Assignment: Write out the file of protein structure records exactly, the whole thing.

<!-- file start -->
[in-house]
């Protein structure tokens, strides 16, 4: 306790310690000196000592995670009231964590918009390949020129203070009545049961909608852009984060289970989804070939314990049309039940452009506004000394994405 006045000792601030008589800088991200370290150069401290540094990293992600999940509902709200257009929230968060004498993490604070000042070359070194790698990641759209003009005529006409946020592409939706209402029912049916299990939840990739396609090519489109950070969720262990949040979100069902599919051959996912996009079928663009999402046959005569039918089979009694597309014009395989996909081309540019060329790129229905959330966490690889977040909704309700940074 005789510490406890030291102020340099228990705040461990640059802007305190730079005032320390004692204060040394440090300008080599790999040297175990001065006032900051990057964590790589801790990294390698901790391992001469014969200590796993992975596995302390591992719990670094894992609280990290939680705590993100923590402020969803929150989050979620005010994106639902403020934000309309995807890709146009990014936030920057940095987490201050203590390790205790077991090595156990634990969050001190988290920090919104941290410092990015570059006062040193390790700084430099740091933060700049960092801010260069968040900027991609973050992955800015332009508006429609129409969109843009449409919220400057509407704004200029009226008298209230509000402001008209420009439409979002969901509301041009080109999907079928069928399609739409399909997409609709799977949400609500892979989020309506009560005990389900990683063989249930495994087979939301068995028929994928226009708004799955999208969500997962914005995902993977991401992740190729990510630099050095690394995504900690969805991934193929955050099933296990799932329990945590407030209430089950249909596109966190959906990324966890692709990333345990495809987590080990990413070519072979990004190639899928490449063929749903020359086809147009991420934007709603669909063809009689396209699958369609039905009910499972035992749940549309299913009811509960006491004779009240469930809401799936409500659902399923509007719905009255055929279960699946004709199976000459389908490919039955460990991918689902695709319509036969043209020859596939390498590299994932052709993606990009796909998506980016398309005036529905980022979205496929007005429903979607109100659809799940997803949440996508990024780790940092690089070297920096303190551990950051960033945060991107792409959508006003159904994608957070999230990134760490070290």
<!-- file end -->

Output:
[in-house]
């Protein structure tokens, strides 16, 4: 306790310690000196000592995670009231964590918009390949020129203070009545049961909608852009984060289970989804070939314990049309039940452009506004000394994405 006045000792601030008589800088991200370290150069401290540094990293992600999940509902709200257009929230968060004498993490604070000042070359070194790698990641759209003009005529006409946020592409939706209402029912049916299990939840990739396609090519489109950070969720262990949040979100069902599919051959996912996009079928663009999402046959005569039918089979009694597309014009395989996909081309540019060329790129229905959330966490690889977040909704309700940074 005789510490406890030291102020340099228990705040461990640059802007305190730079005032320390004692204060040394440090300008080599790999040297175990001065006032900051990057964590790589801790990294390698901790391992001469014969200590796993992975596995302390591992719990670094894992609280990290939680705590993100923590402020969803929150989050979620005010994106639902403020934000309309995807890709146009990014936030920057940095987490201050203590390790205790077991090595156990634990969050001190988290920090919104941290410092990015570059006062040193390790700084430099740091933060700049960092801010260069968040900027991609973050992955800015332009508006429609129409969109843009449409919220400057509407704004200029009226008298209230509000402001008209420009439409979002969901509301041009080109999907079928069928399609739409399909997409609709799977949400609500892979989020309506009560005990389900990683063989249930495994087979939301068995028929994928226009708004799955999208969500997962914005995902993977991401992740190729990510630099050095690394995504900690969805991934193929955050099933296990799932329990945590407030209430089950249909596109966190959906990324966890692709990333345990495809987590080990990413070519072979990004190639899928490449063929749903020359086809147009991420934007709603669909063809009689396209699958369609039905009910499972035992749940549309299913009811509960006491004779009240469930809401799936409500659902399923509007719905009255055929279960699946004709199976000459389908490919039955460990991918689902695709319509036969043209020859596939390498590299994932052709993606990009796909998506980016398309005036529905980022979205496929007005429903979607109100659809799940997803949440996508990024780790940092690089070297920096303190551990950051960033945060991107792409959508006003159904994608957070999230990134760490070290």